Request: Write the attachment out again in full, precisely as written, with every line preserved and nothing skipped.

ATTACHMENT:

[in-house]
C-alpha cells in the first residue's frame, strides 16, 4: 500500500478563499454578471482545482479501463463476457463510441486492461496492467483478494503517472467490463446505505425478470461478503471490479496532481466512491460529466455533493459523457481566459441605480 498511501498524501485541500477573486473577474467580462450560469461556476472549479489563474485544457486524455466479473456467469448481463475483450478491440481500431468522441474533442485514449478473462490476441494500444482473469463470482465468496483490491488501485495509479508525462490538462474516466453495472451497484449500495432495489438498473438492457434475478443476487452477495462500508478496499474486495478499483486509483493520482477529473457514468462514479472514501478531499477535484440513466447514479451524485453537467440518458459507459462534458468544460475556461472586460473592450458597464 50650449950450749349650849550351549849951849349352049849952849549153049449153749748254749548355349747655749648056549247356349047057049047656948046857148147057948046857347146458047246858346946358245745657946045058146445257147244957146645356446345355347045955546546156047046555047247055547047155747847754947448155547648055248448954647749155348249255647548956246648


[in-house]
C-alpha cells in the first residue's frame, strides 16, 4: 500500500478563499454578471482545482479501463463476457463510441486492461496492467483478494503517472467490463446505505425478470461478503471490479496532481466512491460529466455533493459523457481566459441605480 498511501498524501485541500477573486473577474467580462450560469461556476472549479489563474485544457486524455466479473456467469448481463475483450478491440481500431468522441474533442485514449478473462490476441494500444482473469463470482465468496483490491488501485495509479508525462490538462474516466453495472451497484449500495432495489438498473438492457434475478443476487452477495462500508478496499474486495478499483486509483493520482477529473457514468462514479472514501478531499477535484440513466447514479451524485453537467440518458459507459462534458468544460475556461472586460473592450458597464 50650449950450749349650849550351549849951849349352049849952849549153049449153749748254749548355349747655749648056549247356349047057049047656948046857148147057948046857347146458047246858346946358245745657946045058146445257147244957146645356446345355347045955546546156047046555047247055547047155747847754947448155547648055248448954647749155348249255647548956246648